Risk denial and socio-economic factors related to high HIV transmission in a fishing community in Rakai, Uganda: A qualitative study

Muhamadi Lubega, Neema Nakyaanjo, Sumaya Nansubuga, Edgar Hiire, Godfrey Kigozi, Gertrude Nakigozi, Tom Lutalo, Fred Nalugoda, David Serwadda, Ronald Gray, Maria Wawer, Caitylin Kennedy, Steven James Reynolds

Research output: Contribution to journalArticlepeer-review

22 Scopus citations


Background In Kasensero fishing community, home of the first recorded case of HIV in Uganda, HIV transmission is still very high with an incidence of 4.3 and 3.1 per 100 person-years in women and men, respectively, and an HIV prevalence of 44%, reaching up to 74% among female sex workers. We explored drivers for the high HIV transmission at Kasensero from the perspective of fishermen and other community members to inform future policy and preventive interventions. Methods 20 in-depth interviews including both HIV positive and HIV negative respondents, and 12 focus-group discussions involving a total of 92 respondents from the Kasensero fishing community were conducted during April-September 2014. Content analysis was performed to identify recurrent themes. Results The socio-economic risk factors for high HIV transmission in Kasensero fishing community cited were multiple and cross-cutting and categorized into the following themes: power of money, risk denial, environmental triggers and a predisposing lifestyle and alcoholism and drug abuse. Others were: peer pressure, poor housing and the search for financial support for both the men and women which made them vulnerable to HIV exposure and or risk behavior. Conclusions There is a need for context specific combination prevention interventions in Kasensero that includes the fisher folk and other influential community leaders. Such groups could be empowered with the knowledge and social mobilization skills to fight the negative and risky behaviors, perceptions, beliefs, misconceptions and submission attitudes to fate that exposes the community to high HIV transmission. There is also need for government/partners to ensure effective policy implementation, life jackets for all fishermen, improve the poor housing at the community so as to reduce overcrowding and other housing related predispositions to high HIV rates at the community. Work place AIDS-competence teams have been successfully used to address high HIV transmission in similar settings. This is an open access article, free of all copyright, and may be freely reproduced, distributed, transmitted, modified, built upon, or otherwise used by anyone for any lawful purpose. The work is made available under the Creative Commons CC0 public domain dedication.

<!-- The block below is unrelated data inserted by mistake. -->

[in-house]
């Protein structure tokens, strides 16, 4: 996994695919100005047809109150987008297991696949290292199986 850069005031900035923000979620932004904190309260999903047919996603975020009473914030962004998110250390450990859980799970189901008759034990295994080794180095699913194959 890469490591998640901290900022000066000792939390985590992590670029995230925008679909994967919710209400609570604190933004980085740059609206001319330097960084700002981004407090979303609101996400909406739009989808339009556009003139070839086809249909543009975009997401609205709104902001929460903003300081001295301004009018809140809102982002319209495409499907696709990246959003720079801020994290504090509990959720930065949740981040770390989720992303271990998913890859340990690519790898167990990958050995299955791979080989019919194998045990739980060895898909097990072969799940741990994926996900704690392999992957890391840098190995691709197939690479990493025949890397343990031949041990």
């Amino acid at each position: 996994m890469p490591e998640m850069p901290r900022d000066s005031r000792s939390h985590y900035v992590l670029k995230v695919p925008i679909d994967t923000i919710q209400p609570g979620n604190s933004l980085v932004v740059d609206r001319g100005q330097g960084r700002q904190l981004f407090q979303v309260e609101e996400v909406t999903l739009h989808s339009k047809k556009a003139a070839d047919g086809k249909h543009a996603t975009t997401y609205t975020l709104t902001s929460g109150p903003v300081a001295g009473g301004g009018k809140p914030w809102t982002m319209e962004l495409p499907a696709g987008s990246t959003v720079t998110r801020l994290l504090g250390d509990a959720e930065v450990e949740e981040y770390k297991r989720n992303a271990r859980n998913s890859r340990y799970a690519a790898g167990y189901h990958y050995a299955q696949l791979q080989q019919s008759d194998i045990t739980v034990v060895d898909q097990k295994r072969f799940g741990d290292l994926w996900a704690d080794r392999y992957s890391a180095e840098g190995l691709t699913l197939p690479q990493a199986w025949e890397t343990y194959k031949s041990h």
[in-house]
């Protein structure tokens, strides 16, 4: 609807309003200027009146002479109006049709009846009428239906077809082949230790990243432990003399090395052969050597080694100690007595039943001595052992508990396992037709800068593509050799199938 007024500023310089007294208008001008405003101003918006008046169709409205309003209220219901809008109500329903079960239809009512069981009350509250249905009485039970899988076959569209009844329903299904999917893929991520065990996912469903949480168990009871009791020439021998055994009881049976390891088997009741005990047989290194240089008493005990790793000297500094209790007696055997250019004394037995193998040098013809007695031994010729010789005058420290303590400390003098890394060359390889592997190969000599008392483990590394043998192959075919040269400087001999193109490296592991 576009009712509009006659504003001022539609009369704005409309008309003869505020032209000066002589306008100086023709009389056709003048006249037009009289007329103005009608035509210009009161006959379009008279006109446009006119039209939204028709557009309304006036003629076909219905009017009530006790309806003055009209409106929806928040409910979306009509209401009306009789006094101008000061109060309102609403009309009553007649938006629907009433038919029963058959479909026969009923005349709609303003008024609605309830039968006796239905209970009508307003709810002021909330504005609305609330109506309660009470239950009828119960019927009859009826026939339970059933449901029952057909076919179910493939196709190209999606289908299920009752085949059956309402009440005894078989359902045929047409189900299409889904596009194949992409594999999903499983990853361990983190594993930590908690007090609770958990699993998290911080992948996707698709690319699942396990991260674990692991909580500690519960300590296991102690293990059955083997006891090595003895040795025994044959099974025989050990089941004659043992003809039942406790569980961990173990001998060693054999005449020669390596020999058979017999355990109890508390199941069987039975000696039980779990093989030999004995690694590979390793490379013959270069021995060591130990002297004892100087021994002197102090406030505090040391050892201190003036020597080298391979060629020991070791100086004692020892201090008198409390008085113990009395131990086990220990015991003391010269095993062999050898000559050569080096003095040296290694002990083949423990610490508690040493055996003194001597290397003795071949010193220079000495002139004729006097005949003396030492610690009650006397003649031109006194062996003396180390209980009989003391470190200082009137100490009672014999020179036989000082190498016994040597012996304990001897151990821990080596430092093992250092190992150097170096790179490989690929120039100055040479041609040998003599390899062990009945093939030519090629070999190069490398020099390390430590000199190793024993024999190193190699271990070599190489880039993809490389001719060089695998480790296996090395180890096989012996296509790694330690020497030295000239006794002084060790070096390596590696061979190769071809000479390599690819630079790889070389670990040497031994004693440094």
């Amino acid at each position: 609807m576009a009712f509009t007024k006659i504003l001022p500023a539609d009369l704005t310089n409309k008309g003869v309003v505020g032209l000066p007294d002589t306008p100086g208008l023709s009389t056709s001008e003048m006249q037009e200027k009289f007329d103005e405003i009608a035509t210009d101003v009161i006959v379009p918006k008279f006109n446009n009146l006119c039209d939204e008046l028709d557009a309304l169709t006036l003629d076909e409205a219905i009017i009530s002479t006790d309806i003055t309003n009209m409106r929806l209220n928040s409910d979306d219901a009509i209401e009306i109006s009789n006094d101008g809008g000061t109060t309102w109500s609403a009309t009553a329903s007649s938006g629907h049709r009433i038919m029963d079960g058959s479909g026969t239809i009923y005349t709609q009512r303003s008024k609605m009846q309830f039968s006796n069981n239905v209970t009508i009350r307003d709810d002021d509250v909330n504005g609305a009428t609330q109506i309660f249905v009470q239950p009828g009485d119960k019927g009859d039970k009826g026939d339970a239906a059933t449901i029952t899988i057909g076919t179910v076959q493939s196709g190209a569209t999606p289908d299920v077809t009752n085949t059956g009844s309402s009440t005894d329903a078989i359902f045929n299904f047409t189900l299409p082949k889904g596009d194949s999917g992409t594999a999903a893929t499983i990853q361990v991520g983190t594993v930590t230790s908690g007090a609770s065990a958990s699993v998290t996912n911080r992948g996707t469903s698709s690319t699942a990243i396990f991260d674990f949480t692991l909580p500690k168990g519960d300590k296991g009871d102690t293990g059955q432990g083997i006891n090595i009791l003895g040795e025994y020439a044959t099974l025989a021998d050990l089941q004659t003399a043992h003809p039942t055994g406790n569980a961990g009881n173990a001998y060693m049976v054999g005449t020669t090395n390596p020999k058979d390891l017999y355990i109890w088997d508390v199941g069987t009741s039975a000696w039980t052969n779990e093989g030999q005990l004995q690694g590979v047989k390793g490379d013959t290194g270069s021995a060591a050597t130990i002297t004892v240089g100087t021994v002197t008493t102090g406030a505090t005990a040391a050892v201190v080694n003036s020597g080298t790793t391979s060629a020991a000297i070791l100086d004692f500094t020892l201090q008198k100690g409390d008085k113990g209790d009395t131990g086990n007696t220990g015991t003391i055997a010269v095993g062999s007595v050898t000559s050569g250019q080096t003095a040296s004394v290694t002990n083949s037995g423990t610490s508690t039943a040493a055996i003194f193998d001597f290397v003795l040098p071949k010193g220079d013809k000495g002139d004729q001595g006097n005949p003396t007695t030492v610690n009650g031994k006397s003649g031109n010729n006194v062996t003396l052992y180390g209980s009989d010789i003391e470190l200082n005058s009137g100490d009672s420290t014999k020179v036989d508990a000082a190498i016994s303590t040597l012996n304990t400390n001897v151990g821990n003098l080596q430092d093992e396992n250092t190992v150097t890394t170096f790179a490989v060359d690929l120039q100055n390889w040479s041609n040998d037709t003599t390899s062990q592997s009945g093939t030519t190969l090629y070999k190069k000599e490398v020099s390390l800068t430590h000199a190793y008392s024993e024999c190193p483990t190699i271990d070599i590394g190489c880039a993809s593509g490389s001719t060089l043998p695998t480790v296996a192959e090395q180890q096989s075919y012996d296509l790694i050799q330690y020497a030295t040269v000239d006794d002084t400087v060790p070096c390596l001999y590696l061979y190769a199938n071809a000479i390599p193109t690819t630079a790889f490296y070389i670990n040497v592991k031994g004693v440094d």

Original languageEnglish (US)
Article numbere0132740
JournalPloS one
Issue number8
StatePublished - Aug 26 2015

ASJC Scopus subject areas

  • General


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